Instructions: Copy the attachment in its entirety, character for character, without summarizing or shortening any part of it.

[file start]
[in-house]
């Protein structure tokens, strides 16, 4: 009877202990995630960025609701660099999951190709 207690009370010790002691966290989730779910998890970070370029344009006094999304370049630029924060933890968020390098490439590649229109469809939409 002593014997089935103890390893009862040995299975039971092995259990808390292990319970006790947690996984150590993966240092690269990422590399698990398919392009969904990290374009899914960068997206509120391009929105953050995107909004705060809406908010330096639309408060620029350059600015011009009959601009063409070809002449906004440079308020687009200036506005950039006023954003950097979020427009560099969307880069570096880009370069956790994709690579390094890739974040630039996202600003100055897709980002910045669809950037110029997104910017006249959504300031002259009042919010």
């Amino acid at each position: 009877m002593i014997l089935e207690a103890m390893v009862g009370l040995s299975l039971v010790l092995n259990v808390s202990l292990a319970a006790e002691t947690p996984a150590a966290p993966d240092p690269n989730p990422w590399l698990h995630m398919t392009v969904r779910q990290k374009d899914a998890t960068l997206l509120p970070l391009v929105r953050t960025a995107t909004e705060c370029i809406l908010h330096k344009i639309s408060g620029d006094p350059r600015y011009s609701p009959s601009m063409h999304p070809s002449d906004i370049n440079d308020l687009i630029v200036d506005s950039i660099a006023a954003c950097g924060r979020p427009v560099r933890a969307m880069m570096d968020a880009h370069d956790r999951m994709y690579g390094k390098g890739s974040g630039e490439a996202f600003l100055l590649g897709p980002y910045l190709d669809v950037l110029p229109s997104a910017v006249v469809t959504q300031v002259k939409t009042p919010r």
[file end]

[in-house]
């Protein structure tokens, strides 16, 4: 009877202990995630960025609701660099999951190709 207690009370010790002691966290989730779910998890970070370029344009006094999304370049630029924060933890968020390098490439590649229109469809939409 002593014997089935103890390893009862040995299975039971092995259990808390292990319970006790947690996984150590993966240092690269990422590399698990398919392009969904990290374009899914960068997206509120391009929105953050995107909004705060809406908010330096639309408060620029350059600015011009009959601009063409070809002449906004440079308020687009200036506005950039006023954003950097979020427009560099969307880069570096880009370069956790994709690579390094890739974040630039996202600003100055897709980002910045669809950037110029997104910017006249959504300031002259009042919010």
């Amino acid at each position: 009877m002593i014997l089935e207690a103890m390893v009862g009370l040995s299975l039971v010790l092995n259990v808390s202990l292990a319970a006790e002691t947690p996984a150590a966290p993966d240092p690269n989730p990422w590399l698990h995630m398919t392009v969904r779910q990290k374009d899914a998890t960068l997206l509120p970070l391009v929105r953050t960025a995107t909004e705060c370029i809406l908010h330096k344009i639309s408060g620029d006094p350059r600015y011009s609701p009959s601009m063409h999304p070809s002449d906004i370049n440079d308020l687009i630029v200036d506005s950039i660099a006023a954003c950097g924060r979020p427009v560099r933890a969307m880069m570096d968020a880009h370069d956790r999951m994709y690579g390094k390098g890739s974040g630039e490439a996202f600003l100055l590649g897709p980002y910045l190709d669809v950037l110029p229109s997104a910017v006249v469809t959504q300031v002259k939409t009042p919010r």